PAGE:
Why celebrating Daesh’s defeat in Syria may be premature
As the drama surrounding the so-called final battle against Daesh in Syria continues to unfold, the question on everyone’s mind is this: Has the terrorist group been defeated, as US President Donald Trump claims? Certainly not many are inclined to agree with the president, either at home or on the European shores of the Atlantic.
As the US-backed Syrian Democratic Forces (SDF) wages an assault on a few hundred fighters entrenched in an area of no more than 700 square meters in eastern Syria, reports have emerged of a deal that has allowed tens of terrorists to be evacuated from the besieged enclave. Other reports speak of more than a thousand Daesh fighters who managed to slip into the vast Iraqi desert with a cache of gold bullion worth hundreds of millions of dollars.
A number of US generals disagreed with Trump’s December decision to begin a hasty troop withdrawal from Syria. Joseph Votel, America’s top general in the region, warned this week that Daesh was far from defeated and that US-backed forces on the ground in Syria were not ready to handle the present threat of the group on their own. European leaders also criticized Trump’s decision and warned of a vacuum that could give Daesh an essential lifeline.
Syria’s Kurds, who have been instrumental in dislodging Daesh from key areas of its so-called caliphate in Syria, are apprehensive that they stand to lose even as they emerge as winners. The US pullout from Syria, which one American official said would not be abrupt, will leave the SDF without a crucial backer both on the ground and in the air. The Kurdish territory, rich in water, gas and oil, is an important prize for the Syrian regime. Russia and Iran support efforts to repatriate the rebellious region. But the Kurds, who are allied with local Arab tribes, want Damascus to recognize their right to democratic self-rule; something the government is resisting.
The Kurds have few choices left: Either embrace the regime or face possible retribution from Turkey, which does not hide its readiness to move in once the Americans have left. On the other hand, the Americans say they could not protect the Kurds if they rejoined the regime, which the US does not recognize. In a desperate move, Kurdish officials have called on the Europeans to step in, but Europe is divided and its decades-long transatlantic alliance with Washington is in jeopardy.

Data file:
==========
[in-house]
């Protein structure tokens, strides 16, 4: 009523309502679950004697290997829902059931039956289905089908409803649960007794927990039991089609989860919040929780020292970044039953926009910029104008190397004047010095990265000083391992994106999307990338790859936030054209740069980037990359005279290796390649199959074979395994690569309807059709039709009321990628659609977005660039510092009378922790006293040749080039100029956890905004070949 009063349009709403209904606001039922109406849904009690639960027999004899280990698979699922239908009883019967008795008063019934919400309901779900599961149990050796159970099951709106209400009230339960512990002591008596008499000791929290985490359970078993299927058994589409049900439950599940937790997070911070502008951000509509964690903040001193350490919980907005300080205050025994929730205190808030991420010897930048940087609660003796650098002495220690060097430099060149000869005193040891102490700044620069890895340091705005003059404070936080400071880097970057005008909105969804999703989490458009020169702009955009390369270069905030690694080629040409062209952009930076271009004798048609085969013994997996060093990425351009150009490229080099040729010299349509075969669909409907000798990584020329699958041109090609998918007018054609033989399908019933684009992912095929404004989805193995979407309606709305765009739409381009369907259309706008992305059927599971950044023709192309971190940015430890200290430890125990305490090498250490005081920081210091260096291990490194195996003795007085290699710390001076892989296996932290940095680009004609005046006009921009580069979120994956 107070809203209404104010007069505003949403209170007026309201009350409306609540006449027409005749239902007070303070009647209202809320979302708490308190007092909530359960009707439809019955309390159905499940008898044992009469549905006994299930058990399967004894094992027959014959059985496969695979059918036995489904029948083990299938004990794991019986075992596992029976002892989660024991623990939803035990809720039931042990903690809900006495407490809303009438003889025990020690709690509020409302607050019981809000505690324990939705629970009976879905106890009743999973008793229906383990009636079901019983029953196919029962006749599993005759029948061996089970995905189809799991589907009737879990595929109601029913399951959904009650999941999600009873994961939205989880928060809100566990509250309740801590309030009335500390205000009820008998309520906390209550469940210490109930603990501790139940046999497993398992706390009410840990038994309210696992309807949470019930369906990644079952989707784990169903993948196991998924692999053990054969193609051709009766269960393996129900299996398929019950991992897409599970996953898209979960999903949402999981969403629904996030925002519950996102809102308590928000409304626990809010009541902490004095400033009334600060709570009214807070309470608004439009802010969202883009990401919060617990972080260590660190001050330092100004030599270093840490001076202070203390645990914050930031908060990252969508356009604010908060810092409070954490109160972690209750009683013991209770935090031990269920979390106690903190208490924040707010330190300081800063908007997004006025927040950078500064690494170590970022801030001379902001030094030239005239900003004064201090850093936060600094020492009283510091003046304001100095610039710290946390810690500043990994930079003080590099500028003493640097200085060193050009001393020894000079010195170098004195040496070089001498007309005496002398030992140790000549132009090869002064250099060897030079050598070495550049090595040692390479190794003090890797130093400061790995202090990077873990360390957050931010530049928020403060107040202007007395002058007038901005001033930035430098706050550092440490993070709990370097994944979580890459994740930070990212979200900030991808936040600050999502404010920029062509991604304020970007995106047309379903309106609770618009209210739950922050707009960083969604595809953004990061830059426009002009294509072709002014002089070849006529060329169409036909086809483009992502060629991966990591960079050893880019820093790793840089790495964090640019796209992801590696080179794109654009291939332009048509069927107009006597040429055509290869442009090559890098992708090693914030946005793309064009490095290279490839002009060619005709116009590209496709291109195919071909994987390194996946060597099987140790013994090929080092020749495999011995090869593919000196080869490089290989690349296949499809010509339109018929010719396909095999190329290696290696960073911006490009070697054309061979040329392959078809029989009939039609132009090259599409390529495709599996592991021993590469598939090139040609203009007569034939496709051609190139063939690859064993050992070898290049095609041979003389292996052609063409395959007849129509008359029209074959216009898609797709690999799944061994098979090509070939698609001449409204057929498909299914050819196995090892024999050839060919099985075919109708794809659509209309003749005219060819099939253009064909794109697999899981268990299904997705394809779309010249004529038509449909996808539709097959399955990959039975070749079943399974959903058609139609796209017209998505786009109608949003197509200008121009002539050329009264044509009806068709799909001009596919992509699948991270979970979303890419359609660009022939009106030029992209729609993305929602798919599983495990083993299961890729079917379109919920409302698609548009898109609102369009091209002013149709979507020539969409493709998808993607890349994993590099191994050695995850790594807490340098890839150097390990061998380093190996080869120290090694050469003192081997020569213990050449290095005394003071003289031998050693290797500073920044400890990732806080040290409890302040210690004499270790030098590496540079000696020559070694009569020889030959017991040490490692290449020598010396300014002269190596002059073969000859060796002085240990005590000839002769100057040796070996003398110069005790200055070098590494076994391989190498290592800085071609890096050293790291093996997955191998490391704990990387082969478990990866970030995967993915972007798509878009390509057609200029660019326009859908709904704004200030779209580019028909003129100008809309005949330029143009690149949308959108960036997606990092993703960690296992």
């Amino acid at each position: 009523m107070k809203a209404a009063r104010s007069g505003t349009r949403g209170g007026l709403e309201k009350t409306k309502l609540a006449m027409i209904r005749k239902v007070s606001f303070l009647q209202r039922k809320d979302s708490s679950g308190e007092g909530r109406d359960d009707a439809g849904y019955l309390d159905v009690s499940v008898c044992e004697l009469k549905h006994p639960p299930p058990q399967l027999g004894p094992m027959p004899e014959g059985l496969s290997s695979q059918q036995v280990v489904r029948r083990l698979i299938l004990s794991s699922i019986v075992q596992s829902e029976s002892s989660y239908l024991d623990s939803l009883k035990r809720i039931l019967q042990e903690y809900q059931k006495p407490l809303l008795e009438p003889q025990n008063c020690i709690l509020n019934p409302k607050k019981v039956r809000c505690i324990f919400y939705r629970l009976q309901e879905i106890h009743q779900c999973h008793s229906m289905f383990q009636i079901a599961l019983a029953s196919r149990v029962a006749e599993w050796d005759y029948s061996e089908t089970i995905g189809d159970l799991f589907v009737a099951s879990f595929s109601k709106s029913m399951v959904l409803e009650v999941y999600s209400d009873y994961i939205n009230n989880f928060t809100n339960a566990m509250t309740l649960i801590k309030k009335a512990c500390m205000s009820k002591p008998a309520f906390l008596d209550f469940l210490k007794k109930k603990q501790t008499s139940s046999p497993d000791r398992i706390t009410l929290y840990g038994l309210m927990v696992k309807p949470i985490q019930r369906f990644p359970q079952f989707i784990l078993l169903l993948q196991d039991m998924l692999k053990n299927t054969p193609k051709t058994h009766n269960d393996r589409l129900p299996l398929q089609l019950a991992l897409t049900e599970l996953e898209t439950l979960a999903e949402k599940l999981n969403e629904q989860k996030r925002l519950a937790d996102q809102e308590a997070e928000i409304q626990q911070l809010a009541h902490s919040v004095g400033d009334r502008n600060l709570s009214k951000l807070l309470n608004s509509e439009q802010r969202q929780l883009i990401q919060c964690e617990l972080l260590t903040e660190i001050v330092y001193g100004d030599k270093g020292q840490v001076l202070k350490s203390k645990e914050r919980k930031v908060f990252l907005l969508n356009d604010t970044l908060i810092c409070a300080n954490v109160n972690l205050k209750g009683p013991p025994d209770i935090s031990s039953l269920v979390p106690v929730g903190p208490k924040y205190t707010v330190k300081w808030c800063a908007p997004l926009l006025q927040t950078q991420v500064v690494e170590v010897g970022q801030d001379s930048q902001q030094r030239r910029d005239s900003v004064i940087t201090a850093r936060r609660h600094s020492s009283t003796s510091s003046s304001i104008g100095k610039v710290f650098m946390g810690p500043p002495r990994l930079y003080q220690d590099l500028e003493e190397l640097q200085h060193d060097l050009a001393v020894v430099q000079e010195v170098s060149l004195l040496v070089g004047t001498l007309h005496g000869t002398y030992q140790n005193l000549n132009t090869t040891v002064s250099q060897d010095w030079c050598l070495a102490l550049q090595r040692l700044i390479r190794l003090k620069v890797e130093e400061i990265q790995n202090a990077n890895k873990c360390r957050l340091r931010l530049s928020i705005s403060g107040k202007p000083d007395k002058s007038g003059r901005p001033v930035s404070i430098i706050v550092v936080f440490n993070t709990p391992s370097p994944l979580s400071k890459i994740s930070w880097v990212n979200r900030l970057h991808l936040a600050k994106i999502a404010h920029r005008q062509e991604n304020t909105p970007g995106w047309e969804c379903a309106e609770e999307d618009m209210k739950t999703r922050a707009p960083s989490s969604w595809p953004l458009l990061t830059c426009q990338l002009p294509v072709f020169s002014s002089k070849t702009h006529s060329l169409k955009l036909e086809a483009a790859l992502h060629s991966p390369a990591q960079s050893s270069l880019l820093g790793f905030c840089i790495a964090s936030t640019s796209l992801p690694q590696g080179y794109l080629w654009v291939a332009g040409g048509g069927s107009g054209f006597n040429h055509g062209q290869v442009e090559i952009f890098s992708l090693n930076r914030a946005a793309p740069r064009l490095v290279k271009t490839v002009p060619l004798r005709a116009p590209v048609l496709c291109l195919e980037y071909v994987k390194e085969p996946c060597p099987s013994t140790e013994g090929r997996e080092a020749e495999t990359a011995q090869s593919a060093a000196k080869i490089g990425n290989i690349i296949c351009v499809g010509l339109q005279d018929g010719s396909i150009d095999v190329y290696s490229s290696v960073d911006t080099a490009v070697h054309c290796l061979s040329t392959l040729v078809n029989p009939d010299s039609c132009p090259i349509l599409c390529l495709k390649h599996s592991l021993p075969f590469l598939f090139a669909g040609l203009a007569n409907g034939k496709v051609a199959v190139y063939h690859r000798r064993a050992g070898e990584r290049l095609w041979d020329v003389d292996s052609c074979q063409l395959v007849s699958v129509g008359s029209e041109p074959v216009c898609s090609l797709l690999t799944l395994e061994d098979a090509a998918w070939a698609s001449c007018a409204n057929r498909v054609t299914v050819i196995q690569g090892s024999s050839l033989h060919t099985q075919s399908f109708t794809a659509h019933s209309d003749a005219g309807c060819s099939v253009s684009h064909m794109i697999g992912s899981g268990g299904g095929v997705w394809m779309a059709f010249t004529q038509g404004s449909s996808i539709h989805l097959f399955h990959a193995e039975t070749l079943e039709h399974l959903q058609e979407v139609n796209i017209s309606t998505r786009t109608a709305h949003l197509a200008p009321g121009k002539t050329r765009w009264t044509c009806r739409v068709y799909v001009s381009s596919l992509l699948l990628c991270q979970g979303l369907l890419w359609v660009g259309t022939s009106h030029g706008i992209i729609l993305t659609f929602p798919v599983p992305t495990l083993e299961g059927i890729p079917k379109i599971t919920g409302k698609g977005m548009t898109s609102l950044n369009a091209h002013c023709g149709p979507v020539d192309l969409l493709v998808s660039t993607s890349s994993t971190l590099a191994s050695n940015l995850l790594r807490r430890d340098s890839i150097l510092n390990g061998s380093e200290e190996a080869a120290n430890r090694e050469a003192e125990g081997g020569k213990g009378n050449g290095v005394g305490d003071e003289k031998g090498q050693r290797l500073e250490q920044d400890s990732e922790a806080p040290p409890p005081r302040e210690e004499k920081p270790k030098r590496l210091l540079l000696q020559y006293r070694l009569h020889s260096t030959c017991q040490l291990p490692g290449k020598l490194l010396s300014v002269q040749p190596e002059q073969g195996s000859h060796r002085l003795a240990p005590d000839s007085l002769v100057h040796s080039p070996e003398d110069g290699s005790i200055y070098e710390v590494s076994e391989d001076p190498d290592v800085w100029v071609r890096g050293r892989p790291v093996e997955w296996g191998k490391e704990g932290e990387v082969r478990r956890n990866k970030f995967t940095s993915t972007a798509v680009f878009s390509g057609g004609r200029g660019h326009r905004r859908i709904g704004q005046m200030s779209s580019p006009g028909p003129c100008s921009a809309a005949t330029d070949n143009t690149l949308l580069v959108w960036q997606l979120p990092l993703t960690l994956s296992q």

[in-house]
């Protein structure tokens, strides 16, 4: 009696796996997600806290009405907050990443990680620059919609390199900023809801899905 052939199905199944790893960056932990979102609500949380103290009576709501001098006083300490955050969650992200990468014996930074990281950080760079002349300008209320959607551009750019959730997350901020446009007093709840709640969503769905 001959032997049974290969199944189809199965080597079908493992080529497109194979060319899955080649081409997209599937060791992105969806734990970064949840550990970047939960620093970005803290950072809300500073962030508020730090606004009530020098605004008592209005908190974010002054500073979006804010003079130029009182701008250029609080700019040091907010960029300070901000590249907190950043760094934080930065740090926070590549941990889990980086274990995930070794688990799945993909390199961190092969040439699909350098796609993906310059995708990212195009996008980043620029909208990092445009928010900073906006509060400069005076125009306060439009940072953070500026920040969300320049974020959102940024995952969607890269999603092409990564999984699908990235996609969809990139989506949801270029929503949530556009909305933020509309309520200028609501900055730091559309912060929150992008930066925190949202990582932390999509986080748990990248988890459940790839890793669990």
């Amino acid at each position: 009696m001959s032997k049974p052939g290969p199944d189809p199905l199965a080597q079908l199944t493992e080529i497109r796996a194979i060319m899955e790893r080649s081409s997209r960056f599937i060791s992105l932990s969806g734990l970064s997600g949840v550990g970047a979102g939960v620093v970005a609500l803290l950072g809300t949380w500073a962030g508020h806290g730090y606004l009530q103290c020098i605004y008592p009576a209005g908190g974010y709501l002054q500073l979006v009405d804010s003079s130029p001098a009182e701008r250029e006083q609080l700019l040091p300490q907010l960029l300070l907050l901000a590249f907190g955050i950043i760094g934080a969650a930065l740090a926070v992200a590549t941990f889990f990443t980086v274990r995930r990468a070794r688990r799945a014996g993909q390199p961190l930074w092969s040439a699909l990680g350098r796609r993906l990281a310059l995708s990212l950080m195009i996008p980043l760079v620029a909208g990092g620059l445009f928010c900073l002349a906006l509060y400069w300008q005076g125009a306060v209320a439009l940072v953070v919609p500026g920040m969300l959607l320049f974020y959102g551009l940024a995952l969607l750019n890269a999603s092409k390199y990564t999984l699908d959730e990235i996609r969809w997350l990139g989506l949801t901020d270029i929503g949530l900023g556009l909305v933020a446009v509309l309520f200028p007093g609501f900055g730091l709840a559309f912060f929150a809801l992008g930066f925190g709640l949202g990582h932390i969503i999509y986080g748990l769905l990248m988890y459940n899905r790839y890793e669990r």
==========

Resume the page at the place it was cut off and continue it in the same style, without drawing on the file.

It is too early to celebrate the defeat of Daesh and the world must be careful not to take its eye off the group
Adding to growing US-EU tensions is Trump’s bold warning to Europe this week to take more than 800 foreign Daesh fighters captured in Syria and put them on trial in their home countries or face the prospect of having them released ready to “permeate Europe.” The Europeans have so far rejected Trump’s demand.
In the meantime, the loose Russia-Turkey-Iran alliance over Syria is also in trouble. Meeting in Sochi last week, Vladimir Putin, Recep Tayyip Erdogan and Hassan Rouhani had a tough time agreeing on a post-US pullout strategy. Erdogan’s demand that Turkey be allowed to establish a safe zone in northern Syria is being resisted by Moscow, which is skeptical over Ankara’s role in the rebel-held province of Idlib. Both Russia and Iran, in addition to the Syrian government, believe that Turkey is working with Hayat Tahrir Al-Sham, a branch of Al-Qaeda that has emerged as the sole power broker in Idlib.
Furthermore, the two countries disagree with Erdogan’s plans to move into Kurdish areas once the US withdraws. Interestingly, the US also rejects Turkey’s territorial ambitions in eastern Syria.
Such a geopolitical mess could allow pockets of Daesh fighters to regroup in isolated parts of Syria and Iraq. Experts believe that the group could devolve into smaller sleeper cells carrying out guerilla-type attacks in both countries. But what is more troubling is the warning by the head of Britain’s MI6, Alex Younger, on the sidelines of the Munich Security Conference last week that Al-Qaeda could be resurging in Syria’s ungoverned areas. He was quoted by CNN as saying that Daesh and Al-Qaeda could exploit “new technologies and (we must) make sure we are ahead of them.”
Syrian President Bashar Assad this week put a damper on the outcome of the political process, through Sochi and Astana, accusing the opposition of being “agents of Turkey.” The failure of the political process will extend the life of Syria’s civil war and will give disenchanted Syrians reasons to back extremist movements. The same could happen in Iraq, where Sunnis continue to feel disenfranchised by a dysfunctional political process. Daesh and Al-Qaeda have used Sunni marginalization in the past to dig roots in provinces like Anbar.
It is too early to celebrate the defeat of Daesh and the world must be careful not to take its eye off the group, especially as it continues to find refuge in countries in Africa, the Middle East and West Asia. Its radical ideology will continue to attract sympathizers until genuine political solutions are found to remedy this region’s endemic ills.
- Osama Al-Sharif is a journalist and political commentator based in Amman. Twitter: @plato010